Walker obviously sets himself against what he describes as a backlash against the permissiveness of the 1960s, but sometimes he tries a bit too hard. He haughtily dismisses the contemporary criticism of A Clockwork Orange, claiming that it can only be explained by the fact that people were "waiting for it" and that they were "ready and willing to be outraged". Well ... maybe. But A Clockwork Orange would almost certainly have been controversial whenever it was released, be it ten, twenty or even thirty years later.
Generally, when individual films are featured in National Heroes it's not in as much detail as in Hollywood England. Some 1970-71 films - such as Performance and The Go-Between - were already covered in that book, so are not explored further here.
From the 1970s, Walker does look at John Schlesinger's Sunday Bloody Sunday (1971), Kubrick's A Clockwork Orange (1971), Nic Roeg's Don't Look Now (1973) and The Man Who Fell to Earth (1976), the Agatha Christie mystery Murder on the Orient Express (1974) and Derek Jarman's punk fantasy Jubilee (1978), among others.
The early 1980s saw a revival in the British film industry's fortunes, with the introduction of more attractive tax policies under the Conservative government, not only for individuals but also in the realm of film financing and investment.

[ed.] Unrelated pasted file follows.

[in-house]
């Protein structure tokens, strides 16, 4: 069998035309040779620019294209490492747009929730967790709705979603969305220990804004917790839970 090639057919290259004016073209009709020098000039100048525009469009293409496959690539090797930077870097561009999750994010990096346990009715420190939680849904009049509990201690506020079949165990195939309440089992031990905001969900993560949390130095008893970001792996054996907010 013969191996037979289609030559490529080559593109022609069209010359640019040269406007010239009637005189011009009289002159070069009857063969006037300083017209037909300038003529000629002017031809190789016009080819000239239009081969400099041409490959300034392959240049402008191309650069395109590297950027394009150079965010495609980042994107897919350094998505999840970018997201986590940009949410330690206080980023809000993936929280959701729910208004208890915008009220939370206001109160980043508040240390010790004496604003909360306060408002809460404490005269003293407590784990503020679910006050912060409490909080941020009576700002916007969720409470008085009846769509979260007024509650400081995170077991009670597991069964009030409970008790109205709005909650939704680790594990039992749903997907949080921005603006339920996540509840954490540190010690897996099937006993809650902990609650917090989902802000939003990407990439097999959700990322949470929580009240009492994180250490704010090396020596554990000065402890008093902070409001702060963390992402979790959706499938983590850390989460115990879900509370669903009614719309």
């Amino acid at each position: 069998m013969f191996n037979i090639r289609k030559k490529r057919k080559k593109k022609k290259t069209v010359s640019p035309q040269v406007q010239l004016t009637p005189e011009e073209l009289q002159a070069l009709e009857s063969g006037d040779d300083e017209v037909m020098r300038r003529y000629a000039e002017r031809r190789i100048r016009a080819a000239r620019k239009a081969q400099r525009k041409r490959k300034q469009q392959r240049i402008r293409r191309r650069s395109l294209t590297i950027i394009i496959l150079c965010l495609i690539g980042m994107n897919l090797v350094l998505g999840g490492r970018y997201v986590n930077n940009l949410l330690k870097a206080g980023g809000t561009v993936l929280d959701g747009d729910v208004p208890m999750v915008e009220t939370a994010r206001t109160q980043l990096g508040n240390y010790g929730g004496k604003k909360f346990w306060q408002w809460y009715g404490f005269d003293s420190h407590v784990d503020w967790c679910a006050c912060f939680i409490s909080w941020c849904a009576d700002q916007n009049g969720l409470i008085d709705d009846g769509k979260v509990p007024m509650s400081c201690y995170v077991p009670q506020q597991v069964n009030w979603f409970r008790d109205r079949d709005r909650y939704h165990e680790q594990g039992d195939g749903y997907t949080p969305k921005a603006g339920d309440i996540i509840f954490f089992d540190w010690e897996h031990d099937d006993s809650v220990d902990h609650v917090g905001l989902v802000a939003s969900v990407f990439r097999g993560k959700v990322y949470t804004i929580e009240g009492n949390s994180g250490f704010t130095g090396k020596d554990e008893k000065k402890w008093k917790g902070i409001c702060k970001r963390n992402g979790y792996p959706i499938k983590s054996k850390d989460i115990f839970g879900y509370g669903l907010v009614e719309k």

Early 1980s films covered in the book include London gangster thriller The Long Good Friday (1980), Bill Forsyth's gentle comedies Gregory's Girl (1980) and Local Hero (1983), Oscar-winning Olympics drama Chariots of Fire (1981) and Lindsay Anderson's savage satire Britannia Hospital (1982). Because it was published in 1985, there's not much from 1984 in the book, except Neil Jordan's dark fairytale The Company of Wolves and Michael Radford's film of George Orwell's 1984.
For the most part, Walker's focus is not on popular film genres or the work of individual directors, but on a small set of significant film companies and producers in the 1970s and early 1980s. These are Michael Deeley & Barry Spikings at British Lion (and later at EMI Films), Lew Grade of ITC Entertainment and his brother Bernard Delfont of EMI, and the independent producers Don Boyd, the so-called "Boyd Wonder", and David Puttnam.
There is a chapter on the publicly-funded investment body the National Film Finance Corporation and the more artistically-inclined British Film Institute and some of the films they backed. These include Peter Hall's rural drama Akenfield (1974), Kevin Brownlow and Andrew Mollo's historical film Winstanley (1975) and Peter Greenaway's breakthrough feature The Draughtsman's Contract (1982).There is also some discussion of the tentative efforts to make films about the immigrant experience in the 1970s, in A Private Enterprise (1974), Pressure (1975), Black Joy (1977) Rude Boy (1980) and Babylon (1980), although most of these films were fairly obscure even when they were new.
Much of the book is spent exploring the business dealings and film production programmes of ITC, British Lion and EMI in particular. British Lion was run with more limited resources than the other two, but managed to produce a few notable films including Don't Look Now (1973) and the cult horror The Wicker Man (1973).